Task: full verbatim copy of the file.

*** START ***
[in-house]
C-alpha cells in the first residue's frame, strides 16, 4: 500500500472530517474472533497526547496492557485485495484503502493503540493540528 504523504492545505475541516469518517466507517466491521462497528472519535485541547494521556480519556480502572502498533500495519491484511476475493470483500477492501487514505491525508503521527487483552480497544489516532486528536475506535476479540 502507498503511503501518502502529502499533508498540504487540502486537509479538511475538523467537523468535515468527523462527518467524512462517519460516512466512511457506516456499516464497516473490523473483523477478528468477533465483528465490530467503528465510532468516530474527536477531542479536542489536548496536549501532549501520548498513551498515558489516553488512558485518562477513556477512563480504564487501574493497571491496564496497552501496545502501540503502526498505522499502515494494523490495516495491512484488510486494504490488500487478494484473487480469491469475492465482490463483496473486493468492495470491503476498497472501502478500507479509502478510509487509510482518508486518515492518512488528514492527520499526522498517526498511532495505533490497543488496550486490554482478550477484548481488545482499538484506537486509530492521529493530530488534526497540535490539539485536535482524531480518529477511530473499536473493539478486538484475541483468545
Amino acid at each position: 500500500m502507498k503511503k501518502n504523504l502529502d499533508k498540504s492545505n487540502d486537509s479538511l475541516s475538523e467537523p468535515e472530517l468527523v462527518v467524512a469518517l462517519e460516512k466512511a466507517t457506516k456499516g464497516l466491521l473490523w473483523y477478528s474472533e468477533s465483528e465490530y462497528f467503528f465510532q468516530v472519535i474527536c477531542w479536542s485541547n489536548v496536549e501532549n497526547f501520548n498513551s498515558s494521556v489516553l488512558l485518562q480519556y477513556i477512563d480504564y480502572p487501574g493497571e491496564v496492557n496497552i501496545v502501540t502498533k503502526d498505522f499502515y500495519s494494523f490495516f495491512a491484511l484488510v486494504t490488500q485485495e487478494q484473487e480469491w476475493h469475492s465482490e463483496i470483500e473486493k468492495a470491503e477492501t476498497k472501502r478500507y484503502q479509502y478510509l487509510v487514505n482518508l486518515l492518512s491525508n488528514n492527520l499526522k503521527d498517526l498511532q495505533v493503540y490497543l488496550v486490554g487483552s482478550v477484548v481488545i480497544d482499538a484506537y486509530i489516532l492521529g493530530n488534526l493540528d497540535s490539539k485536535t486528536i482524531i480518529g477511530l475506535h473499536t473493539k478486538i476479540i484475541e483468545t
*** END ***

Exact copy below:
[in-house]
C-alpha cells in the first residue's frame, strides 16, 4: 500500500472530517474472533497526547496492557485485495484503502493503540493540528 504523504492545505475541516469518517466507517466491521462497528472519535485541547494521556480519556480502572502498533500495519491484511476475493470483500477492501487514505491525508503521527487483552480497544489516532486528536475506535476479540 502507498503511503501518502502529502499533508498540504487540502486537509479538511475538523467537523468535515468527523462527518467524512462517519460516512466512511457506516456499516464497516473490523473483523477478528468477533465483528465490530467503528465510532468516530474527536477531542479536542489536548496536549501532549501520548498513551498515558489516553488512558485518562477513556477512563480504564487501574493497571491496564496497552501496545502501540503502526498505522499502515494494523490495516495491512484488510486494504490488500487478494484473487480469491469475492465482490463483496473486493468492495470491503476498497472501502478500507479509502478510509487509510482518508486518515492518512488528514492527520499526522498517526498511532495505533490497543488496550486490554482478550477484548481488545482499538484506537486509530492521529493530530488534526497540535490539539485536535482524531480518529477511530473499536473493539478486538484475541483468545
Amino acid at each position: 500500500m502507498k503511503k501518502n504523504l502529502d499533508k498540504s492545505n487540502d486537509s479538511l475541516s475538523e467537523p468535515e472530517l468527523v462527518v467524512a469518517l462517519e460516512k466512511a466507517t457506516k456499516g464497516l466491521l473490523w473483523y477478528s474472533e468477533s465483528e465490530y462497528f467503528f465510532q468516530v472519535i474527536c477531542w479536542s485541547n489536548v496536549e501532549n497526547f501520548n498513551s498515558s494521556v489516553l488512558l485518562q480519556y477513556i477512563d480504564y480502572p487501574g493497571e491496564v496492557n496497552i501496545v502501540t502498533k503502526d498505522f499502515y500495519s494494523f490495516f495491512a491484511l484488510v486494504t490488500q485485495e487478494q484473487e480469491w476475493h469475492s465482490e463483496i470483500e473486493k468492495a470491503e477492501t476498497k472501502r478500507y484503502q479509502y478510509l487509510v487514505n482518508l486518515l492518512s491525508n488528514n492527520l499526522k503521527d498517526l498511532q495505533v493503540y490497543l488496550v486490554g487483552s482478550v477484548v481488545i480497544d482499538a484506537y486509530i489516532l492521529g493530530n488534526l493540528d497540535s490539539k485536535t486528536i482524531i480518529g477511530l475506535h473499536t473493539k478486538i476479540i484475541e483468545t